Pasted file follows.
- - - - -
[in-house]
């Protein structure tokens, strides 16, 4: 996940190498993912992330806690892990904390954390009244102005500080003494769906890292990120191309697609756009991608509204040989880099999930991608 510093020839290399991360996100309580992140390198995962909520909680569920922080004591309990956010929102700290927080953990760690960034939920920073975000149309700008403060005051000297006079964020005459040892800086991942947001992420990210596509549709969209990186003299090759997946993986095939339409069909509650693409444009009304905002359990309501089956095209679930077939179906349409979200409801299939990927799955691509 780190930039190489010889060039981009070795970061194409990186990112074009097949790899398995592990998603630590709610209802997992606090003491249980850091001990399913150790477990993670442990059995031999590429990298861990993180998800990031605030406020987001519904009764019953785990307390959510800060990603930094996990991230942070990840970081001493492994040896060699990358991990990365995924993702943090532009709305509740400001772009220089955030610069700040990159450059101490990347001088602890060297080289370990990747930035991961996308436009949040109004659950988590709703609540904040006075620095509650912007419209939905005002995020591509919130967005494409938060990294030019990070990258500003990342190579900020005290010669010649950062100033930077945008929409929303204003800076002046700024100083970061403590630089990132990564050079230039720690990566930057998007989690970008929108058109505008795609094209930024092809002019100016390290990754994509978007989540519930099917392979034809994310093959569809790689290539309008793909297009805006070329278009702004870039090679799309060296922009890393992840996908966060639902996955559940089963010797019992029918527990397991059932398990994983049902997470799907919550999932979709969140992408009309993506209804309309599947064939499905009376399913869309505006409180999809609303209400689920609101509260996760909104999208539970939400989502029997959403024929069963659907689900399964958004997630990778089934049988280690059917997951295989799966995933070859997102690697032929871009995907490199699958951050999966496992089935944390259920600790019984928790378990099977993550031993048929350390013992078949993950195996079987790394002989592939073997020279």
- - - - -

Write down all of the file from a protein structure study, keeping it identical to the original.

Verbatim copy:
[in-house]
């Protein structure tokens, strides 16, 4: 996940190498993912992330806690892990904390954390009244102005500080003494769906890292990120191309697609756009991608509204040989880099999930991608 510093020839290399991360996100309580992140390198995962909520909680569920922080004591309990956010929102700290927080953990760690960034939920920073975000149309700008403060005051000297006079964020005459040892800086991942947001992420990210596509549709969209990186003299090759997946993986095939339409069909509650693409444009009304905002359990309501089956095209679930077939179906349409979200409801299939990927799955691509 780190930039190489010889060039981009070795970061194409990186990112074009097949790899398995592990998603630590709610209802997992606090003491249980850091001990399913150790477990993670442990059995031999590429990298861990993180998800990031605030406020987001519904009764019953785990307390959510800060990603930094996990991230942070990840970081001493492994040896060699990358991990990365995924993702943090532009709305509740400001772009220089955030610069700040990159450059101490990347001088602890060297080289370990990747930035991961996308436009949040109004659950988590709703609540904040006075620095509650912007419209939905005002995020591509919130967005494409938060990294030019990070990258500003990342190579900020005290010669010649950062100033930077945008929409929303204003800076002046700024100083970061403590630089990132990564050079230039720690990566930057998007989690970008929108058109505008795609094209930024092809002019100016390290990754994509978007989540519930099917392979034809994310093959569809790689290539309008793909297009805006070329278009702004870039090679799309060296922009890393992840996908966060639902996955559940089963010797019992029918527990397991059932398990994983049902997470799907919550999932979709969140992408009309993506209804309309599947064939499905009376399913869309505006409180999809609303209400689920609101509260996760909104999208539970939400989502029997959403024929069963659907689900399964958004997630990778089934049988280690059917997951295989799966995933070859997102690697032929871009995907490199699958951050999966496992089935944390259920600790019984928790378990099977993550031993048929350390013992078949993950195996079987790394002989592939073997020279």